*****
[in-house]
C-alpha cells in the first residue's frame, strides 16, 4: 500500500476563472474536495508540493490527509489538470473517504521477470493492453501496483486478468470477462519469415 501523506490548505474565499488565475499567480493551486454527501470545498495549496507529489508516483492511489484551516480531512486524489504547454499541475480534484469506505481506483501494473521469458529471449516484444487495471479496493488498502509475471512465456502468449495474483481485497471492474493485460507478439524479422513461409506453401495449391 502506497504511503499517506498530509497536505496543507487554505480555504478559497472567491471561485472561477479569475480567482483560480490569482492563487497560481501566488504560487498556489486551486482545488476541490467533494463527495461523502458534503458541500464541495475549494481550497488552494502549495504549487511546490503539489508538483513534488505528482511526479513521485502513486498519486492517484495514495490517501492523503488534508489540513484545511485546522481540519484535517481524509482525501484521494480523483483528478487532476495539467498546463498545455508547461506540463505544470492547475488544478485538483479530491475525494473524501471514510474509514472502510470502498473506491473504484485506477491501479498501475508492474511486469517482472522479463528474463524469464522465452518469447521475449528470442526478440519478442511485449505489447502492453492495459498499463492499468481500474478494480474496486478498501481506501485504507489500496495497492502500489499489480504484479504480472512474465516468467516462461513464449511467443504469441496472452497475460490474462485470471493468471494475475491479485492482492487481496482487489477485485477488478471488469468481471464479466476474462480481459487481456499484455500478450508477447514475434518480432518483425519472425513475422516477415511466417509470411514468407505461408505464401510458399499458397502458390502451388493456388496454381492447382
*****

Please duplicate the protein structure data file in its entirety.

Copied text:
[in-house]
C-alpha cells in the first residue's frame, strides 16, 4: 500500500476563472474536495508540493490527509489538470473517504521477470493492453501496483486478468470477462519469415 501523506490548505474565499488565475499567480493551486454527501470545498495549496507529489508516483492511489484551516480531512486524489504547454499541475480534484469506505481506483501494473521469458529471449516484444487495471479496493488498502509475471512465456502468449495474483481485497471492474493485460507478439524479422513461409506453401495449391 502506497504511503499517506498530509497536505496543507487554505480555504478559497472567491471561485472561477479569475480567482483560480490569482492563487497560481501566488504560487498556489486551486482545488476541490467533494463527495461523502458534503458541500464541495475549494481550497488552494502549495504549487511546490503539489508538483513534488505528482511526479513521485502513486498519486492517484495514495490517501492523503488534508489540513484545511485546522481540519484535517481524509482525501484521494480523483483528478487532476495539467498546463498545455508547461506540463505544470492547475488544478485538483479530491475525494473524501471514510474509514472502510470502498473506491473504484485506477491501479498501475508492474511486469517482472522479463528474463524469464522465452518469447521475449528470442526478440519478442511485449505489447502492453492495459498499463492499468481500474478494480474496486478498501481506501485504507489500496495497492502500489499489480504484479504480472512474465516468467516462461513464449511467443504469441496472452497475460490474462485470471493468471494475475491479485492482492487481496482487489477485485477488478471488469468481471464479466476474462480481459487481456499484455500478450508477447514475434518480432518483425519472425513475422516477415511466417509470411514468407505461408505464401510458399499458397502458390502451388493456388496454381492447382